The task of debt management has been made harder for many by the rise in inflation, but a leading businessman has predicted this will fall back next year, based on his company's own data.
Chairman of Next Lord Wolfson said Bank of England governor Mervyn King's prediction of a fall in the Consumer Prices Index (CPI) rate in the months ahead is likely to be fulfilled.
He explained that the rise in the cost of living has been caused by "imported" factors that have led to prices rising even as wages have remained low in Britain.
"Looking at our own prices we have had to put our prices up this year as a result of rising commodity prices and rising wages in the Far East."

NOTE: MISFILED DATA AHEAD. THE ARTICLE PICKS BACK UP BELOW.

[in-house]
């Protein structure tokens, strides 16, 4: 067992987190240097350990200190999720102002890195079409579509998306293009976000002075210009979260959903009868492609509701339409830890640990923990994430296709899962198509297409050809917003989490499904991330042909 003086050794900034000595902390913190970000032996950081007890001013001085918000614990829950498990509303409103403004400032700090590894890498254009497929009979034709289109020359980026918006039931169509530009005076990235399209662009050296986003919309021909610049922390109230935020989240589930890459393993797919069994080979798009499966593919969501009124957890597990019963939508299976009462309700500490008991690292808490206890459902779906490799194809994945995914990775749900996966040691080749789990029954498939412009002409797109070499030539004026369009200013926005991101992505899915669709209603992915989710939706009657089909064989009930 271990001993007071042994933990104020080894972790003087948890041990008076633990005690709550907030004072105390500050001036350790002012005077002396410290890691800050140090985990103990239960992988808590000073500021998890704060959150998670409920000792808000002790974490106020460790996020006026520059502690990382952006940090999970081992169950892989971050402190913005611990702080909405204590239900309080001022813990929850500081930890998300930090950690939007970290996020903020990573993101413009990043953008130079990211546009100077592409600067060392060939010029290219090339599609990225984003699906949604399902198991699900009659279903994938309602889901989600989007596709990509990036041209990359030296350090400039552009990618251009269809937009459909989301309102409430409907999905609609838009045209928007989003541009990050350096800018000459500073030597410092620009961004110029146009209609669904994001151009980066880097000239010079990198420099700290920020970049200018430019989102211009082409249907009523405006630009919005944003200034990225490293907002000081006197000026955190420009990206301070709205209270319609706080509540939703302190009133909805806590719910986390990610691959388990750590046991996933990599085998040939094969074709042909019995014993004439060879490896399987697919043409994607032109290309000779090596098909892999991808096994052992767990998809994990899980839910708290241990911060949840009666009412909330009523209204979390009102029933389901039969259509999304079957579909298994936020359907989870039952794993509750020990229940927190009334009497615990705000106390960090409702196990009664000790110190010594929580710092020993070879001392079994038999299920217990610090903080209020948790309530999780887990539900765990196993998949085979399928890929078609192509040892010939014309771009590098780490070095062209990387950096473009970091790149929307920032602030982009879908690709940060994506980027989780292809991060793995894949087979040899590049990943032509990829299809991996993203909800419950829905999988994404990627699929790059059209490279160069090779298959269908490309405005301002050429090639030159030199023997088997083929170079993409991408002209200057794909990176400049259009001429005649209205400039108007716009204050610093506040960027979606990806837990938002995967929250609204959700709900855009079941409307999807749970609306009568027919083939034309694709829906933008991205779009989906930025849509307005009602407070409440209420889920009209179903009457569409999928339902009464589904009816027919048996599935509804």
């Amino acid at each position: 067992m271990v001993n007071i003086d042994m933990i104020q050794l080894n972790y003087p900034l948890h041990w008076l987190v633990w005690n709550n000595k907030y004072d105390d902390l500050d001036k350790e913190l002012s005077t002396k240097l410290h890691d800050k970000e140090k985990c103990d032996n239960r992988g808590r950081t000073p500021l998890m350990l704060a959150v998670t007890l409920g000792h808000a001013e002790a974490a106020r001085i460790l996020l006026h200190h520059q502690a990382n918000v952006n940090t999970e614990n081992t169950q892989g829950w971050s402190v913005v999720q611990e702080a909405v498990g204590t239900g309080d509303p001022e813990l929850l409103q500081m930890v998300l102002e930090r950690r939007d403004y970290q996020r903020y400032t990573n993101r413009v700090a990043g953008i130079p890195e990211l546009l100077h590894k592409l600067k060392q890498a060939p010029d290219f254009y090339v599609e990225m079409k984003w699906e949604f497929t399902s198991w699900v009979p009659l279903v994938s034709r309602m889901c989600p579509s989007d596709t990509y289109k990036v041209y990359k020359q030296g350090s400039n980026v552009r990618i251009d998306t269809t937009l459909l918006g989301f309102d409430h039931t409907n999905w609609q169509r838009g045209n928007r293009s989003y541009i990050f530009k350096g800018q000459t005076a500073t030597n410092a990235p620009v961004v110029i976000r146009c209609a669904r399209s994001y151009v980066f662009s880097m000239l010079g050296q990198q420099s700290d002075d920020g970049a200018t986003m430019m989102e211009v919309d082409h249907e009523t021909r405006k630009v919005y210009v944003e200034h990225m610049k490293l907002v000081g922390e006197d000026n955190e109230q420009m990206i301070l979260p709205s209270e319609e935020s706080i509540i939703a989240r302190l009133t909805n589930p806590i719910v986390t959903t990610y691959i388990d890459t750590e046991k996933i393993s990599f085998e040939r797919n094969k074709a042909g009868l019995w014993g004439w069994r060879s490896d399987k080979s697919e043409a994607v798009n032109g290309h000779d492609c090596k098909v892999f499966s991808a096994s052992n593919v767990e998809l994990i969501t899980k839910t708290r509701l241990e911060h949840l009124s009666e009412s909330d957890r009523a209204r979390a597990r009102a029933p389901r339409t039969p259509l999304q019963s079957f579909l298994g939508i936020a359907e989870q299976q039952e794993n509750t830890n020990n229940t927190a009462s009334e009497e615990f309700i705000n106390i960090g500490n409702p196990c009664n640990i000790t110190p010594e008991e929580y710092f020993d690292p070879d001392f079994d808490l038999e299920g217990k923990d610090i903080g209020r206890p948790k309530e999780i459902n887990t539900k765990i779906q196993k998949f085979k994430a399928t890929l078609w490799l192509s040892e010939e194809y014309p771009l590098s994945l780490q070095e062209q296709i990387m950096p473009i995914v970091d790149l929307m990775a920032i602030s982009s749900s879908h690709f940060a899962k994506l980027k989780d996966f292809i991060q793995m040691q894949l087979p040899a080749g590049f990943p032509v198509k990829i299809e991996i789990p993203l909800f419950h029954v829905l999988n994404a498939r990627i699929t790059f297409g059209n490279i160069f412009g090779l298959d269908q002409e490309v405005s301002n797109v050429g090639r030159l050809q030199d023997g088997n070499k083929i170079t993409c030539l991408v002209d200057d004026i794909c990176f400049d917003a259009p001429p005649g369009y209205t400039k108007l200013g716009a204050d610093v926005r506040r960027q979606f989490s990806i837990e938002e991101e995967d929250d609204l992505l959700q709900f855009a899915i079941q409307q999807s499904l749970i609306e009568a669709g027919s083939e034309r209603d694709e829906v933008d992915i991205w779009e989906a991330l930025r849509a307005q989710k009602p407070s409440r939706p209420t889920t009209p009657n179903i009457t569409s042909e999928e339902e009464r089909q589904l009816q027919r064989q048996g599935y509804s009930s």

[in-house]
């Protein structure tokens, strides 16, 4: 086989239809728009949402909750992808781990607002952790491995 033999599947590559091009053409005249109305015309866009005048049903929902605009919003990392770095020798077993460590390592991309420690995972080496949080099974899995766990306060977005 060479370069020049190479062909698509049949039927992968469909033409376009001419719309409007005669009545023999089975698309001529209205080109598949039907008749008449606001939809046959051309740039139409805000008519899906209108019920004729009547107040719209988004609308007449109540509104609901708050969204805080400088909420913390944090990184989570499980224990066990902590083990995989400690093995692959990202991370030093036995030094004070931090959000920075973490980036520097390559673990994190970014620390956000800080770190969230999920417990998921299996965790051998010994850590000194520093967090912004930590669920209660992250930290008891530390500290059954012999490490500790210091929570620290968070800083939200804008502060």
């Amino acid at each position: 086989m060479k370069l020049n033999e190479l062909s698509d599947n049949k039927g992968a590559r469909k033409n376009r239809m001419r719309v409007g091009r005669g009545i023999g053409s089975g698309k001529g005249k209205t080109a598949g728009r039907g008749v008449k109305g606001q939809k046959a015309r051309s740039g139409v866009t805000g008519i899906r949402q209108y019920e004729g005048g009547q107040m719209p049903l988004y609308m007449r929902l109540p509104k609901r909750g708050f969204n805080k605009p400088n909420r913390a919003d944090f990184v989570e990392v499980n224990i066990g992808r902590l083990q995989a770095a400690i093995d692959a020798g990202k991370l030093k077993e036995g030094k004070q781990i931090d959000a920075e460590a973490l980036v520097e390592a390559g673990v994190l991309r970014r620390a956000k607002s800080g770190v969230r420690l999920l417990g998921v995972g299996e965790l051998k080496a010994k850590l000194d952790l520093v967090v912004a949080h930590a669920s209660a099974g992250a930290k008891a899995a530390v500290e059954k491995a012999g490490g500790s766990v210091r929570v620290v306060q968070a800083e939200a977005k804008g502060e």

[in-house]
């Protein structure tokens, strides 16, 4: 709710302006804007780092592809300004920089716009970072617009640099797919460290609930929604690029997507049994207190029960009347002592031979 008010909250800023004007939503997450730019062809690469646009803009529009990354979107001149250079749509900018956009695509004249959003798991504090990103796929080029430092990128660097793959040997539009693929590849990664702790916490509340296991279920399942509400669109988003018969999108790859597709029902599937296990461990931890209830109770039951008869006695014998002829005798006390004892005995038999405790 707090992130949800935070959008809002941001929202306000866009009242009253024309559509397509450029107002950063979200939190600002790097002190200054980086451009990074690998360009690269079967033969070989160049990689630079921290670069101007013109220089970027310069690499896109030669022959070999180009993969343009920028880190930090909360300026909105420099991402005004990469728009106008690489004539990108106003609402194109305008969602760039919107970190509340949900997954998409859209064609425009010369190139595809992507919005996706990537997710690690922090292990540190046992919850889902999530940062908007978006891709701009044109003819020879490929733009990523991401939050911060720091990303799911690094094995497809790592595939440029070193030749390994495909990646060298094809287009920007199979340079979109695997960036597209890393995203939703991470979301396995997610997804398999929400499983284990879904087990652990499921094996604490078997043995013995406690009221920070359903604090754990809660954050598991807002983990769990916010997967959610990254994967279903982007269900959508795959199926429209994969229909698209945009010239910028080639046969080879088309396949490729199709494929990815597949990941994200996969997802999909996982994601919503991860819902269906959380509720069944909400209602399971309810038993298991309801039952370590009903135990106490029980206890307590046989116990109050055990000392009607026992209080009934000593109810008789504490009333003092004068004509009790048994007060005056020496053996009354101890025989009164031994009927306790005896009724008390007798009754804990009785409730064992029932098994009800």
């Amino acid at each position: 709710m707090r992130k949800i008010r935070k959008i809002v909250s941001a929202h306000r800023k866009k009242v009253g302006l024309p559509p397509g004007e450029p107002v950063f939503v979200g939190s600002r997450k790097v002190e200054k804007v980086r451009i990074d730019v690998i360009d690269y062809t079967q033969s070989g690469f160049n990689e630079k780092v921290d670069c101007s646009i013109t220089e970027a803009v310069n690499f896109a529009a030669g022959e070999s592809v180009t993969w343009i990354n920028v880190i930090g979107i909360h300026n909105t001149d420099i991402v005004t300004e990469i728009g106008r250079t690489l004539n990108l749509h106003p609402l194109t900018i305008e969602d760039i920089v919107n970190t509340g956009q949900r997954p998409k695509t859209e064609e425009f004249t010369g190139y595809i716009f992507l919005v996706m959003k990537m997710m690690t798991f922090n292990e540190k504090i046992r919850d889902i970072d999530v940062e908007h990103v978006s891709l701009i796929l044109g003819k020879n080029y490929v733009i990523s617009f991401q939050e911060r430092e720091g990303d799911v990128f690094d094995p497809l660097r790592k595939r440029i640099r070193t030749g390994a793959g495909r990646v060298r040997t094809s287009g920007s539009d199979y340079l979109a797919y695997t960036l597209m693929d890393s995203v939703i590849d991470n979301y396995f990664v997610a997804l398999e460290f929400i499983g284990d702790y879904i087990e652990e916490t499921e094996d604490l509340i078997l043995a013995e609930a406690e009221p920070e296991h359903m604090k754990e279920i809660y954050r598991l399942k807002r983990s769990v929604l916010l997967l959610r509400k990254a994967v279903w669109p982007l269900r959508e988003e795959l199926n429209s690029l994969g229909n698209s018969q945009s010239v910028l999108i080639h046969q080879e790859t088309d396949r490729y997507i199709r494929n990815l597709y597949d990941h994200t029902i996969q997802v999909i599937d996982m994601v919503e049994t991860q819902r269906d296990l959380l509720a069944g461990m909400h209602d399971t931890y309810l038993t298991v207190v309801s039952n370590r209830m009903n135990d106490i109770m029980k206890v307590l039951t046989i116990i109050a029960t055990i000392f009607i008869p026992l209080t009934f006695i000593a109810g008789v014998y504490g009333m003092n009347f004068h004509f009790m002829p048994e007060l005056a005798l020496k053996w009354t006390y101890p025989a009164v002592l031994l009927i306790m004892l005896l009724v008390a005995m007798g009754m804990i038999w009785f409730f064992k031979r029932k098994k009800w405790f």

He added: "We know because we have already started buying products for next year, that our prices aren't going to go up next year."
Such news may be encouraging for British consumers, who might find it easier to set about the task of debt consolidation next year, although any double-dip recession could jeopardise this.
Lord Wolfson suggested the rise in the cost of commodities was down to the large-scale investment in commodities by those who have had money but not had many other safe options amid the turmoil in the world economy.
The Bank of England has persistently predicted CPI would reach five per cent this year and then drop, a view reinforced by Mr King in a speech this week to the Institute of Directors in Liverpool.
He said the cost of living rise is now "at, or close to, the peak", suggesting the significant drop-off in prices seen after CPI rose above 5.2 per cent in 2008 is set to be seen again.
By Joe White